OPINION: PEI leaf collection system is askew on the energy/climate change front – SaltWire Network


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Pamela Courtenay-Hall, Ph.D.is associate professor and chair of the philosophy department at the University of Prince Edward Island.

The past week in Scotland, world leaders at COP 26 have been trying to negotiate a way to move the world away from increasing climate change disaster.
The past week on Prince Edward Island, conscientious home-owners have been raking leaves and bagging them for pick-up by the Island Waste Management Corporation.
What could this leaf collection ritual have to do with the global climate change conference?
It’s not just that climate change has given us an incredibly warm autumn, with residents raking leaves in often summer-like weather. The first frost usually occurs the last week of September. But even by Nov. 5, some inland areas on P.E.I. hadn’t yet met their first frost. Some city gardens still had tomatoes, potatoes and green beans flowering. Ordinarily, all of these plants would have been damaged by frost weeks ago.
This is a momentary localized “nice weather” event in climate change, important to hold onto and enjoy … in the manner of “Count your blessings while they are here.” But it is essential to do this without losing sight of the ongoing global tragedy it is linked to. And without forgetting that here in P.E.I., frightening events are sure to come our way in the form of hurricanes, flash floods, heat waves, droughts, and rising sea levels.
The deeper connection is that both events involve fossil fuel consumption – COP 26 trying to reduce it, and Island leaf collection unfortunately increasing it. Here’s why.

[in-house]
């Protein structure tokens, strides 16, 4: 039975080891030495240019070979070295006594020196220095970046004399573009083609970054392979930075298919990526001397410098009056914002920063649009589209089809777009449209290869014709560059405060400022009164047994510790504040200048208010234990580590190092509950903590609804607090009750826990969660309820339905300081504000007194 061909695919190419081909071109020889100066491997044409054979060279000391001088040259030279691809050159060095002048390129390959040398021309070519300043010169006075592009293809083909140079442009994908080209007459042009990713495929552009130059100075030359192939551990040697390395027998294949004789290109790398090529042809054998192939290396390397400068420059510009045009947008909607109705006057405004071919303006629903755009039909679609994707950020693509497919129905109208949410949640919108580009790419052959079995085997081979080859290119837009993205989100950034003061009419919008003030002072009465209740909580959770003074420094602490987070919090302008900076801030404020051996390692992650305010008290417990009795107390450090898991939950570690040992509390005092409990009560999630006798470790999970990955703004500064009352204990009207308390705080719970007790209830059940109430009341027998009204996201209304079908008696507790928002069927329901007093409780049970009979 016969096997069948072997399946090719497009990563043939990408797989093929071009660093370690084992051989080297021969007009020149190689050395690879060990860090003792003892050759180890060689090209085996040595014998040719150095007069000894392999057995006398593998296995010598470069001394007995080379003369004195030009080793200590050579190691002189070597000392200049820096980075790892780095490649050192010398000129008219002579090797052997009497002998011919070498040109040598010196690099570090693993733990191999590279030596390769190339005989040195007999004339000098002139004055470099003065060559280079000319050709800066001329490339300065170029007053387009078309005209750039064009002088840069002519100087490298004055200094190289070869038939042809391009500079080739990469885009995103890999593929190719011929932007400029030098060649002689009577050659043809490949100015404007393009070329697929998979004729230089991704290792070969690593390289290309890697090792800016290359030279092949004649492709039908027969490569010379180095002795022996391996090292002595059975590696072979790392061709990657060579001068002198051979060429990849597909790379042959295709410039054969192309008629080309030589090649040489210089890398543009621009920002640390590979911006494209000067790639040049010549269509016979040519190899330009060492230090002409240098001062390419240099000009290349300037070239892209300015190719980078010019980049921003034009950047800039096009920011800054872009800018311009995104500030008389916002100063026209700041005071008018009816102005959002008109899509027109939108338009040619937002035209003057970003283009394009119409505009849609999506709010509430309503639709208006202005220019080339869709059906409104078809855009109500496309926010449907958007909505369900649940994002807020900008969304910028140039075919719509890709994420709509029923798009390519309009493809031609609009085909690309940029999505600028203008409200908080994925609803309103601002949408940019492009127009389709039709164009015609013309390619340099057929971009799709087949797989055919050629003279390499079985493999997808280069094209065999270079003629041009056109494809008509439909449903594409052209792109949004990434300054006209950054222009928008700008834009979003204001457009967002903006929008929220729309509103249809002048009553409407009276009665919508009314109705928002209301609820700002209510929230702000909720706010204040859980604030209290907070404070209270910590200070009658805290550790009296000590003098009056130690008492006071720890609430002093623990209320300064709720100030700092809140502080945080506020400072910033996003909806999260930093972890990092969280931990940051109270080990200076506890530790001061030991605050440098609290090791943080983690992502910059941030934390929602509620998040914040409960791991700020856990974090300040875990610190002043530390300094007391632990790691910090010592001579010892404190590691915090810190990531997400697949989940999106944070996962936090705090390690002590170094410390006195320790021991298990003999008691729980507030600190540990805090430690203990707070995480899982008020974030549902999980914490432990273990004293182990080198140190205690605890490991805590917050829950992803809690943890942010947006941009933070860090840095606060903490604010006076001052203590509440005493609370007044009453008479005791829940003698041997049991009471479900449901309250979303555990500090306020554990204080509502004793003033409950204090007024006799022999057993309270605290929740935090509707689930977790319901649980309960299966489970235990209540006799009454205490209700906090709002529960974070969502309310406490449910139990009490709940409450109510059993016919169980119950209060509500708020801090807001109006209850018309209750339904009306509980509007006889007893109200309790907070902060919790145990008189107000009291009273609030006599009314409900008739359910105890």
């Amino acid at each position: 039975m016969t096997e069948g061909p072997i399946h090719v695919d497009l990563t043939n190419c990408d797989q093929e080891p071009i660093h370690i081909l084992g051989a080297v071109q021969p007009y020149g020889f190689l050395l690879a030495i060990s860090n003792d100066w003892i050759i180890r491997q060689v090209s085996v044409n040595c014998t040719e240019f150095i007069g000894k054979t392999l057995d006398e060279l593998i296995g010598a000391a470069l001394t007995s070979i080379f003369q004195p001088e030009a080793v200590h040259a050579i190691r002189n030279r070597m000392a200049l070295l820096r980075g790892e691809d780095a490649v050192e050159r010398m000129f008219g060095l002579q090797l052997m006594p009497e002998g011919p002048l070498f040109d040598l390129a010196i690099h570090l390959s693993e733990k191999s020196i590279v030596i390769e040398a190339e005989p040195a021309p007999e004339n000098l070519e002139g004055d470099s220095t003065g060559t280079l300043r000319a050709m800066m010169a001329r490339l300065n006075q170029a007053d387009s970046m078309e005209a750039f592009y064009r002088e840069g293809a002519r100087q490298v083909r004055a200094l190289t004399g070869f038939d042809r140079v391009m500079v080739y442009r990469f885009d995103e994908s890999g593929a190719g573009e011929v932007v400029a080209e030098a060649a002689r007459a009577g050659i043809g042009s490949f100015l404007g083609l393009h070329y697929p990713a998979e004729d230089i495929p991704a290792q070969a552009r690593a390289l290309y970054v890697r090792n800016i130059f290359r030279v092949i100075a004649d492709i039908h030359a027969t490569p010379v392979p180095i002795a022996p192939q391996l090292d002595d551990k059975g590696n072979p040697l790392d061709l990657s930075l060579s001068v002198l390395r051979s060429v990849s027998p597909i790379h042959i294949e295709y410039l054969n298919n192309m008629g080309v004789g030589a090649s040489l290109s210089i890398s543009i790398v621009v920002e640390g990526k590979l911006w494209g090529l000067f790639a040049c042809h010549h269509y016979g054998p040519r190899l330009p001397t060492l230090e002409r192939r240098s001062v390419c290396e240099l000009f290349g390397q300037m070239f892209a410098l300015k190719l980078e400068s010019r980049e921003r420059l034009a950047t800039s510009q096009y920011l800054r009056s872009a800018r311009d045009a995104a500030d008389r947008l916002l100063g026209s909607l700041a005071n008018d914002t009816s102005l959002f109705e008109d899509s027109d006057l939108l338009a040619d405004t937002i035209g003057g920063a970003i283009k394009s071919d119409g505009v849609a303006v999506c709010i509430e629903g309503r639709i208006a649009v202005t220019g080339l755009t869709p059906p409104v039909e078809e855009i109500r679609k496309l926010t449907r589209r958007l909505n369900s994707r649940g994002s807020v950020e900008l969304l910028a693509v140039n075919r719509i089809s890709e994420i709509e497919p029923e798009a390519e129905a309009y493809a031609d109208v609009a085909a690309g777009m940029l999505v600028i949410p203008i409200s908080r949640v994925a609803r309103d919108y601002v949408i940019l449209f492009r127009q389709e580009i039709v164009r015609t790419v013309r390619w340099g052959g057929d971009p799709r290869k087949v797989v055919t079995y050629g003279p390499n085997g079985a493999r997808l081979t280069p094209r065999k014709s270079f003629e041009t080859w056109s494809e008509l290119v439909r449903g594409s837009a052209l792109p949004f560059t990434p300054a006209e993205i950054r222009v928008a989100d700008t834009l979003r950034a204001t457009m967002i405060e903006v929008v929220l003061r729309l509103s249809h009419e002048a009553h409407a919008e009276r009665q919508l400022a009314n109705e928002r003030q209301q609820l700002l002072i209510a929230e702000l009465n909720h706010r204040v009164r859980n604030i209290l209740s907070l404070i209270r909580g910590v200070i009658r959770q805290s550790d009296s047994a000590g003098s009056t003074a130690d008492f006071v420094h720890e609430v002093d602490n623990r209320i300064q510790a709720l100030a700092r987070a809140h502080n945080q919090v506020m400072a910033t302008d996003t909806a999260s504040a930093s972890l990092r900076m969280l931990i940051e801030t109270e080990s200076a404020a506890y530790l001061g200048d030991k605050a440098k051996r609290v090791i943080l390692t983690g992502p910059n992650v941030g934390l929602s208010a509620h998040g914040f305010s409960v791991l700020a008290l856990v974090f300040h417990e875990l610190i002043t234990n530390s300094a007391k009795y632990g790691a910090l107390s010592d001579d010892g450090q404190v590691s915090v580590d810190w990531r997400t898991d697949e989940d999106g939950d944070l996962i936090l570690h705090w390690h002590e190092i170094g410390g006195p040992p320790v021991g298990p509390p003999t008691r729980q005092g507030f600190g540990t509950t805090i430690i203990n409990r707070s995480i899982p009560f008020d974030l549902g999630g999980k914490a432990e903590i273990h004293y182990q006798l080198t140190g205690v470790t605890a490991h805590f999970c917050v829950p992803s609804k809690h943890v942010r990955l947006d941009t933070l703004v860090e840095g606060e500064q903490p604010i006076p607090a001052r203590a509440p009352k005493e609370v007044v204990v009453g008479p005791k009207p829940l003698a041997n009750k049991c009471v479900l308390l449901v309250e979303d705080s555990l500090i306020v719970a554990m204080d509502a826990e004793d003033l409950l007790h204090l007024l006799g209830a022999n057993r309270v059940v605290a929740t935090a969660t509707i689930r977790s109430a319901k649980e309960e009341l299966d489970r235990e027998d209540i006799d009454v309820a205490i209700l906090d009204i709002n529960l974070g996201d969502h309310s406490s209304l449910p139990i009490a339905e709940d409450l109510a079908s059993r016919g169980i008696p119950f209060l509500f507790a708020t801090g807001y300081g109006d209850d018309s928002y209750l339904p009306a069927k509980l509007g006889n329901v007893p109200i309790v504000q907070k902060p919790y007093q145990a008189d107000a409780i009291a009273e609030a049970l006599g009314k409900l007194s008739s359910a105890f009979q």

After all the fallen leaves are dutifully bagged and set at the side of the road for pick-up, IWMC trucks come out and haul these tons of leaves to the Island’s centralized composting site in Brookfield.
Those bags are heavy, especially after several rains. That’s a lot of miles and a lot of fuel. There are also energy costs involved in the production and distribution of leaf bags … and in trucking the resulting composted material to whomever is willing to buy it.
So the logic of our leaf collection system is askew on the energy/climate change front.
In contrast, the logic of leaf fall is unassailable.
Two primary things tell trees to close off the vessels connecting their leaves to them, and shed their leaves. One is the waning sunlight of autumn. The other is the summer-long achievement of adequate levels of carbon to accomplish the year’s growth. No longer able or needed to convert sunlight into plant growth, the leaves would simply become a source of trouble for trees in the winter. They would keep evaporation happening even though water uptake by the roots has shut down for the winter. They would enable tree-borne insects and diseases to proliferate. They would increase the tree’s wind resistance. And they would increase the snow accumulation on the tree’s branches. It only makes sense to drop the leaves.
Birch trees are among the first to complete this process. Maples, cherry trees, plum trees, beeches and others will soon follow. Oaks with their strong resilient leaves will be the last.
The logic of our leaf collection system is not so sound, and it fails also on the biodiversity and soil conservation fronts … because leaves are needed in the very place where they grow.
Trees absorb carbon from the air and nitrogen, potassium, calcium, magnesium, potassium, phosphorus and other minerals with the aid of microorganisms deep in the soil. When leaves fall to the ground in autumn, they make some of these nutrients available to other plants – including our lawns – and eventually replenish the soil. They ultimately improve soil aeration and drainage, provide food for beneficial soil microbes, and enrich the fungal networks in the soil that allow plants to exchange sugars, nutrients and water. To truck all this away every fall is to rob urban soils of their natural sources of replenishment. And chemical inputs can’t make up for the lack of organic matter.